For many of us in the small business space we simply get started on the basis of a good idea, the need to do our own thing, or by accident when a hobby or interest goes well and expands into a business.
While there is normally always a wealth of life experience supporting a small business, the level of formal training or experience is often narrow rather than wide in scope. Against this backdrop, marketing activities can often be “hit and miss” or see long term goals surrendered at the first short term “stumbling block”.
While we all seem to be “time poor” these days, one of the activities we have been expanding at SiteSuite is the sharing of information and skills within our small business client community.
I firmly believe that by concentrating on writing quality product and web page content, and publishing regular blogs – and all the while sticking to some simple writing conventions – that your so-called SEO will take care of itself.
I spoke to a customer yesterday who asked what she could be doing to improve her website’s position on Google, and how she could lift sales. Her online shop is a recognisable brand and the site’s design crisp and sharp. So what’s wrong?
Create a Google Analytics account in 4 steps, and learn why Analytics is so important to the ongoing maintenance of your website. Google Analytics is as comprehensive a tool as most small business owners could want.
At SiteSuite we host regular coffee mornings where various presenters will discuss a particular topic relating to the web and online business. Our latest seminar, which focussed on the use of Social Media in Business, was held this week.
Understandably, I still get a high degree of indifference from some clients whenever I mention the likes of Twitter or Facebook (with Twitter taking the cake). If you don't understand something, sometimes it's a natural reaction to shy away from a subject or dismiss it entirely as "irrelevant" or "stupid". I believe that most of that indifference is fear-based.
If you're itching to learn about Twitter or to perhaps assess the viability of Twitter for your small business, then this article is for you. What I will show you is how to become an everyday Twitter user, and how to actually enjoy your time using it. Here's what you need to do:
A report published this week suggested that you forget search engines or manufacturer's websites as ways to drive traffic to your online shop or website. Instead, it suggests, consumers of today are researching products in new ways, albeit with an old-fashioned twist: they're asking their friends first.
Retire your web pages of boring, plain text, and replace them with newly designed, interactive content that engages your readers and leads them to the target on the page: your call to action. Move beyond embedded page video and image galleries, and introduce elements that better engage your visitors.
Apple. An amazing brand that has captured people's imagination the world over. Their products (love 'em or hate 'em) have revolutionised the way we work, play and do business. At the airport this week I noticed more Apple iPads being used than people reading magazines!
In a recent post we looked at website usability and focused on navigation. Today we’ll look at on page usability.
It’s interesting that various studies show that website visitors typically read less than half the text on a page, with some studies showing less than 30% of text read. Whatever the statistics actually are, it’s clear you have to plan and write specifically for the web rather than copy and paste text from other media.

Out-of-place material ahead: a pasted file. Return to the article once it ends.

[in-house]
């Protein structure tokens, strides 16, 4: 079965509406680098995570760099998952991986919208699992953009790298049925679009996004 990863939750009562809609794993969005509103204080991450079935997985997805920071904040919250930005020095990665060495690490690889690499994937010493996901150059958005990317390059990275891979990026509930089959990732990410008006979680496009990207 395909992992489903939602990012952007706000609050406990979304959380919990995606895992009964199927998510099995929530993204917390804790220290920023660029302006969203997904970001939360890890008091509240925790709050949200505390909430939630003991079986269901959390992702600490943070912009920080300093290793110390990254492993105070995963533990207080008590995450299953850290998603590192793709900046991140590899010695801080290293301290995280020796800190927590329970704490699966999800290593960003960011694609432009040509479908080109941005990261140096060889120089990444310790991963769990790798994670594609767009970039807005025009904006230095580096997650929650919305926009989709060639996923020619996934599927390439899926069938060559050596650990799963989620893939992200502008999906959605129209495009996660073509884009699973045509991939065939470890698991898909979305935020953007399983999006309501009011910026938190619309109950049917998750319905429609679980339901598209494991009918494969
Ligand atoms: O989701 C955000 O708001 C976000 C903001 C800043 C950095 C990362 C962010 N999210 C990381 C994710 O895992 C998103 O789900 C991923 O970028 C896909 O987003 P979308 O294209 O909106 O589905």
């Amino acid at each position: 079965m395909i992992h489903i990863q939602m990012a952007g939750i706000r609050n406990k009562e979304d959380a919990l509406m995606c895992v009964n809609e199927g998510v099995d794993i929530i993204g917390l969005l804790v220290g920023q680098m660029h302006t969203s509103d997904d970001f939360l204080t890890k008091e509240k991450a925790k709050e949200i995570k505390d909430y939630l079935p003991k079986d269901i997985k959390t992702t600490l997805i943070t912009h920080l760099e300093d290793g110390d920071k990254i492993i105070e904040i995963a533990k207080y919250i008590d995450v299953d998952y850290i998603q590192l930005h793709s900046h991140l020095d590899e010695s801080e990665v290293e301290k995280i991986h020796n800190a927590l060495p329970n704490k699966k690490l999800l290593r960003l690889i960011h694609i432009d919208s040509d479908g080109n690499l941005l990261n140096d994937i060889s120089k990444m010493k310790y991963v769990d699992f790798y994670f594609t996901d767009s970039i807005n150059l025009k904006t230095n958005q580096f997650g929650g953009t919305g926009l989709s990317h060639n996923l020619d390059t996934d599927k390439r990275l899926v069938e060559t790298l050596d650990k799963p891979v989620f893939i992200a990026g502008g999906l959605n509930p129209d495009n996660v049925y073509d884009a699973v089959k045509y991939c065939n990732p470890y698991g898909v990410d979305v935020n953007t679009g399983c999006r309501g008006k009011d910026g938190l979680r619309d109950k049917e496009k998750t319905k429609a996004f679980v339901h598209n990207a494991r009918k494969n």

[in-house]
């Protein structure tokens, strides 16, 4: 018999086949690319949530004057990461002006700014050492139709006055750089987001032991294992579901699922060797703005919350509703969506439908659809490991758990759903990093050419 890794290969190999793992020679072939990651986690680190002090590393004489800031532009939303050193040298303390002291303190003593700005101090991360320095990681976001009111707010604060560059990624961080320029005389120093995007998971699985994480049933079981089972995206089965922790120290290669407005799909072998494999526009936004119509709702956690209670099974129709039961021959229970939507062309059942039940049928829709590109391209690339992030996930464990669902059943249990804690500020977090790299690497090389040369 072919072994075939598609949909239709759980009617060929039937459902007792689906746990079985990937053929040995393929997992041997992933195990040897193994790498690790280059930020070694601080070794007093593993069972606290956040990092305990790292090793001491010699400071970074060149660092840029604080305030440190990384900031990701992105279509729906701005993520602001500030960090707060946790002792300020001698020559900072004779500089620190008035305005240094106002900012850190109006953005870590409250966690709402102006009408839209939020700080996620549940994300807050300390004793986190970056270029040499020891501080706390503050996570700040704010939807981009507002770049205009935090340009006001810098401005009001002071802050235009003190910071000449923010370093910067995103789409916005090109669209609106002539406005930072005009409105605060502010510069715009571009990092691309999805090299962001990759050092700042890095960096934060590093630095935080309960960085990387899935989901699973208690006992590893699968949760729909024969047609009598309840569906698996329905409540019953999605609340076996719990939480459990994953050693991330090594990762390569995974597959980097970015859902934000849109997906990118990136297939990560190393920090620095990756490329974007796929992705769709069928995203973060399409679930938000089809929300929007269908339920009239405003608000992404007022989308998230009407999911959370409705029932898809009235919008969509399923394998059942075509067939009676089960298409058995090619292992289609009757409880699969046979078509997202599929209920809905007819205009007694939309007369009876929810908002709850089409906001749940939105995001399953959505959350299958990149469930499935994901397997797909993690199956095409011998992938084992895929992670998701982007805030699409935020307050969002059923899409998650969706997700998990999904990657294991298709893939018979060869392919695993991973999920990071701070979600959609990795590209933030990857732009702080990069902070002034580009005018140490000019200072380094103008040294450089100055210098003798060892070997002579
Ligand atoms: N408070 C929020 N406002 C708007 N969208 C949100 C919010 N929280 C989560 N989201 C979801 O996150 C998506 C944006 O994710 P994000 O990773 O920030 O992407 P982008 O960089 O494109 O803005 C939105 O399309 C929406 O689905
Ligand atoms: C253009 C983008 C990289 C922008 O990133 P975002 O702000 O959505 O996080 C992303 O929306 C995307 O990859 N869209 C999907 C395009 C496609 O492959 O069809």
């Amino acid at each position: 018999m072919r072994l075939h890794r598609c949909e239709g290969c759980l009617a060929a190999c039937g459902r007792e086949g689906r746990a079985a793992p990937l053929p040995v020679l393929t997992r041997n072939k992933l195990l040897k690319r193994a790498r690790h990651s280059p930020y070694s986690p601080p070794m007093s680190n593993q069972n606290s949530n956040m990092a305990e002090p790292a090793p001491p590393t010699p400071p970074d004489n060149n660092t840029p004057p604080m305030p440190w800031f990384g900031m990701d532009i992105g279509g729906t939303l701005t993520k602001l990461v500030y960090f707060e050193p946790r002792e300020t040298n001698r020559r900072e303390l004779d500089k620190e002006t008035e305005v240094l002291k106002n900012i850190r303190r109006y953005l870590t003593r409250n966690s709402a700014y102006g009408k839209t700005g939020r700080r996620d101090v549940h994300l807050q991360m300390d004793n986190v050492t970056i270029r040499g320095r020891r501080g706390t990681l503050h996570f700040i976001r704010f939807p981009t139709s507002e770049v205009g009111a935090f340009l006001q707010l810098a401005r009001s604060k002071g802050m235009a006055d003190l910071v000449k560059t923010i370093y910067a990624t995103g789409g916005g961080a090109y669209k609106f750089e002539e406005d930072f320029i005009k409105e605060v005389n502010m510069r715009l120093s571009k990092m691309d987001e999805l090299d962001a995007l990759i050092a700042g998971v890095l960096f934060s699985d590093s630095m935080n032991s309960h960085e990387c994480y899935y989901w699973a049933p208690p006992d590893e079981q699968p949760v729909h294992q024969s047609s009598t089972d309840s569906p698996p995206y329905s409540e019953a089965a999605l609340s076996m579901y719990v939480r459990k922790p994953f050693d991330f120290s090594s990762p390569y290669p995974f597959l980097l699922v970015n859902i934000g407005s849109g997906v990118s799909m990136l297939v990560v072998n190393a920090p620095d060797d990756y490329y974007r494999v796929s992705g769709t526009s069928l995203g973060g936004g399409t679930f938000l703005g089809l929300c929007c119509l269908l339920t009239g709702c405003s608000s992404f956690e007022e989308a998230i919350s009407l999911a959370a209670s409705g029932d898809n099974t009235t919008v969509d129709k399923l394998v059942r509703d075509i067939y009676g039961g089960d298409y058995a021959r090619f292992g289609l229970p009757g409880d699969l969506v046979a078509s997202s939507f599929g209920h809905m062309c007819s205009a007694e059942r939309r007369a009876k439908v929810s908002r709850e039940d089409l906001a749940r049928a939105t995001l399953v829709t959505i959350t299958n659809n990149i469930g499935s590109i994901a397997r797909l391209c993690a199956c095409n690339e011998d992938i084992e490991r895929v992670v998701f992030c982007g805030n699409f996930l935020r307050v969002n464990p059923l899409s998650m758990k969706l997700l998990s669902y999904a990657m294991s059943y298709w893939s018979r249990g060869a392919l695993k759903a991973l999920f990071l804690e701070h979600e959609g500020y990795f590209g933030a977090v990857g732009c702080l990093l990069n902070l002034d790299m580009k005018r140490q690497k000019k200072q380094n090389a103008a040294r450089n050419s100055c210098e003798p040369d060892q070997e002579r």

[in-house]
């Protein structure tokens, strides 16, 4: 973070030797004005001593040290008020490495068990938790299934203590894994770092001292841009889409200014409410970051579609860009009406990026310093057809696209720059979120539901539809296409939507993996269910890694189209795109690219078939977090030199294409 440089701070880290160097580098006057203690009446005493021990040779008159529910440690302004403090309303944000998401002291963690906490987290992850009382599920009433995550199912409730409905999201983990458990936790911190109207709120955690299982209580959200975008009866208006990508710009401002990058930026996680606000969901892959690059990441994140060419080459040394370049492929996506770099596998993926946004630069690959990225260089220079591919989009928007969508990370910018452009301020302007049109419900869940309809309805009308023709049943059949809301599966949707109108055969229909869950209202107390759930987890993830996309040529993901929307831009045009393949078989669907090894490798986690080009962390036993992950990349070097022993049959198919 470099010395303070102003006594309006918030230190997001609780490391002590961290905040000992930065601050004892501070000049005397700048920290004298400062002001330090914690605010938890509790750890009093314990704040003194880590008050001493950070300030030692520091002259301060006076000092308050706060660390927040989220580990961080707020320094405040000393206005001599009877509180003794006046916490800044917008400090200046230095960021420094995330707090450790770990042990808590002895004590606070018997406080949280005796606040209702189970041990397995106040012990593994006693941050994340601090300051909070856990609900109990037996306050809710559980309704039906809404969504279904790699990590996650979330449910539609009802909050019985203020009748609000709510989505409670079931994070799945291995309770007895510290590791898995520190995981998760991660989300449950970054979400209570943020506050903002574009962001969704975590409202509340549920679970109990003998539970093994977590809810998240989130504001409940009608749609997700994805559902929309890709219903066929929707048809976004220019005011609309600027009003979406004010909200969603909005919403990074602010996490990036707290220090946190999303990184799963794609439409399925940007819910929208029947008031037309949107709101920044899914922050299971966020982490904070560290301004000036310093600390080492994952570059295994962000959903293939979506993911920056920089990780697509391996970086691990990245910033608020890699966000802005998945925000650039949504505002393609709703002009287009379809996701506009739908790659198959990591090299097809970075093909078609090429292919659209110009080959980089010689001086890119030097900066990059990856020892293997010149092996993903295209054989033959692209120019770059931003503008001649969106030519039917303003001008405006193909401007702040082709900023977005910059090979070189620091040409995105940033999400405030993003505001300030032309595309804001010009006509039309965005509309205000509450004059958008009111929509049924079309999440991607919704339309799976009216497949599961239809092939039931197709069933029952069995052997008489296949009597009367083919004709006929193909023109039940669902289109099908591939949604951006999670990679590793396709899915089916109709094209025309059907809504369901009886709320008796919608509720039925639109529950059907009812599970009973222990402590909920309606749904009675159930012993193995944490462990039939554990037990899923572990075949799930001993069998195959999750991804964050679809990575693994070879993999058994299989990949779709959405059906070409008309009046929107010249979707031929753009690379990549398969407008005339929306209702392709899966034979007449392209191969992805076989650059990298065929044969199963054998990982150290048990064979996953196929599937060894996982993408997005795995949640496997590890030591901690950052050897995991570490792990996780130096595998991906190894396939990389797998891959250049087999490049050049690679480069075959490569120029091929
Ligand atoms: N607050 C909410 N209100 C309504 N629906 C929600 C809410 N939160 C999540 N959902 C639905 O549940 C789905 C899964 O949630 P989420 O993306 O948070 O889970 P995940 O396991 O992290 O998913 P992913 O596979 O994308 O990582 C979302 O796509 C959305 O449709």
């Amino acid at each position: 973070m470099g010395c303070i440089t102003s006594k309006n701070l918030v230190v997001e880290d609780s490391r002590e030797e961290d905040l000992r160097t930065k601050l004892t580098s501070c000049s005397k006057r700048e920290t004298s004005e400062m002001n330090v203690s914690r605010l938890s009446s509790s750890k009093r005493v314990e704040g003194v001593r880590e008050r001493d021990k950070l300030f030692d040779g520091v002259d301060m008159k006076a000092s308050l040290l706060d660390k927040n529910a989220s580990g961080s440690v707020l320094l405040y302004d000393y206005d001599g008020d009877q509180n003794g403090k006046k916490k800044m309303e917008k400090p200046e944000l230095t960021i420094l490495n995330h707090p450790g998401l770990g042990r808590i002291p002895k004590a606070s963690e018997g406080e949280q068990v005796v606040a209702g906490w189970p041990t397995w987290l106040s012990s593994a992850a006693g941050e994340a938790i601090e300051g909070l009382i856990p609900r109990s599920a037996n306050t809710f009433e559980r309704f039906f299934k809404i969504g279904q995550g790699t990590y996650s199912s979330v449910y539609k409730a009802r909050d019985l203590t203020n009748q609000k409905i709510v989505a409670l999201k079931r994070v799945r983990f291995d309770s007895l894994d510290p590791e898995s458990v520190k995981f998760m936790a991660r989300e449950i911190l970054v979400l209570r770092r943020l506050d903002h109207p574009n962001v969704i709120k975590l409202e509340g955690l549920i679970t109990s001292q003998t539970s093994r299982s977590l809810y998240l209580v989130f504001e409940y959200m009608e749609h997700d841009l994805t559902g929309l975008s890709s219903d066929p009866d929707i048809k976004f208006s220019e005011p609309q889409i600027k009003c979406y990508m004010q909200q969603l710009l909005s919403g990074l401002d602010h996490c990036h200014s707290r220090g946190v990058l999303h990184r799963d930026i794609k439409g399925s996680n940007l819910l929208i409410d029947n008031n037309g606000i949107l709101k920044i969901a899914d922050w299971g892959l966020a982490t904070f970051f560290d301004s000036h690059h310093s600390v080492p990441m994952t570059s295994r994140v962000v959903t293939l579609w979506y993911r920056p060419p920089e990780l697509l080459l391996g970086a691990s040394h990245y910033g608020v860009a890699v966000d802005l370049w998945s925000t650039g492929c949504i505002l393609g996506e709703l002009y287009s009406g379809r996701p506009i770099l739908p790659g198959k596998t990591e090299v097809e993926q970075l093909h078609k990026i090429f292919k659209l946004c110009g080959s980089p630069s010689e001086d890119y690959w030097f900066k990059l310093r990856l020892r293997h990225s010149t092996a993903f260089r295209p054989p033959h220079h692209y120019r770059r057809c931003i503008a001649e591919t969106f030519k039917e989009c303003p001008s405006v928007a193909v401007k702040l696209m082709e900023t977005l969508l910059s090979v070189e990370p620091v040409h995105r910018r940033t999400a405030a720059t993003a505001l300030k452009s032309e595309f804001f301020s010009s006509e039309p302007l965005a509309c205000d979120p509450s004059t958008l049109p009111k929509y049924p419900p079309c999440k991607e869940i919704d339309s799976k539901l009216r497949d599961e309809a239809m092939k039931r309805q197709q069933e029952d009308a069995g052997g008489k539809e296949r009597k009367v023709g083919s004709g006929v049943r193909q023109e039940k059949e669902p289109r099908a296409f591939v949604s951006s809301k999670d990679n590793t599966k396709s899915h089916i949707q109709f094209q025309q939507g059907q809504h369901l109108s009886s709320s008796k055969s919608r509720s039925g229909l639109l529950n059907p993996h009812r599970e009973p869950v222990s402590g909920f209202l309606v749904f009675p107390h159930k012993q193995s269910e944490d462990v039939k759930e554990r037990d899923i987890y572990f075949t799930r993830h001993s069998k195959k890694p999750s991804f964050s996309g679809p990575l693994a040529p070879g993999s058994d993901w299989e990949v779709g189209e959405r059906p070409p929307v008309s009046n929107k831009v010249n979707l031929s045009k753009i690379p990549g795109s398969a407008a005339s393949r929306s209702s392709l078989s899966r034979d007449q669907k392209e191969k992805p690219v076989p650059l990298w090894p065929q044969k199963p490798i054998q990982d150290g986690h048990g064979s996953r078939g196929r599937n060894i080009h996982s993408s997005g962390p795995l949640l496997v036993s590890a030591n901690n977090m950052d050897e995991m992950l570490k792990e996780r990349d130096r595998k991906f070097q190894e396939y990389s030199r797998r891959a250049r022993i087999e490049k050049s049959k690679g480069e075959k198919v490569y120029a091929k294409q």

When you’re writing a blog the best way to keep on schedule is to have a series of topics ready to write to. One that I hadn’t intended to cover again for a while is copy writing, especially as it relates to products although the principles apply to any copy on a site. So why revisit this topic? Over the last week I’ve had discussions with a couple of clients who have been keen to improve their online sales results, but really don’t see the need to rewrite and spruce up their product descriptions.
Today we’ll provide some essential tips for writing product descriptions or any website content. Some are obvious, and others perhaps less so.
In a recent blog we talked about how you can encourage users to leave product reviews. Quite often though, when you first enable product reviews in your online store, customers see there are none and can be reluctant to contribute. So how do you get the ball rolling wiith product reviews on your site?
Last week we talked about using your product descriptions as a selling tool. One thing that is often overlooked though is the role that the snippets presented in the search results have in getting customers to your site. If the text that you use for your descriptions doesn’t grab the customers’ attention, they will immediately move to the next result and they might never get to see what you have to offer on your site.
Saturday afternoon and a little off topic. In this industry we not only meet a lot of business people who are developing new online businesses or have existing businesses that need to move online, but we obviously take a very keen interest in what’s happening with offline businesses.
Subscribe via RSS
- May 2013 (3)
- April 2013 (4)
- March 2013 (3)
- February 2013 (1)
- January 2013 (4)
- December 2012 (2)
- October 2012 (4)
- September 2012 (3)
- August 2012 (2)
- July 2012 (8)
- June 2012 (4)
- May 2012 (3)
- April 2012 (5)
- March 2012 (1)
- February 2012 (6)
- January 2012 (18)
- December 2011 (1)
- September 2011 (1)
- August 2011 (3)
- July 2011 (3)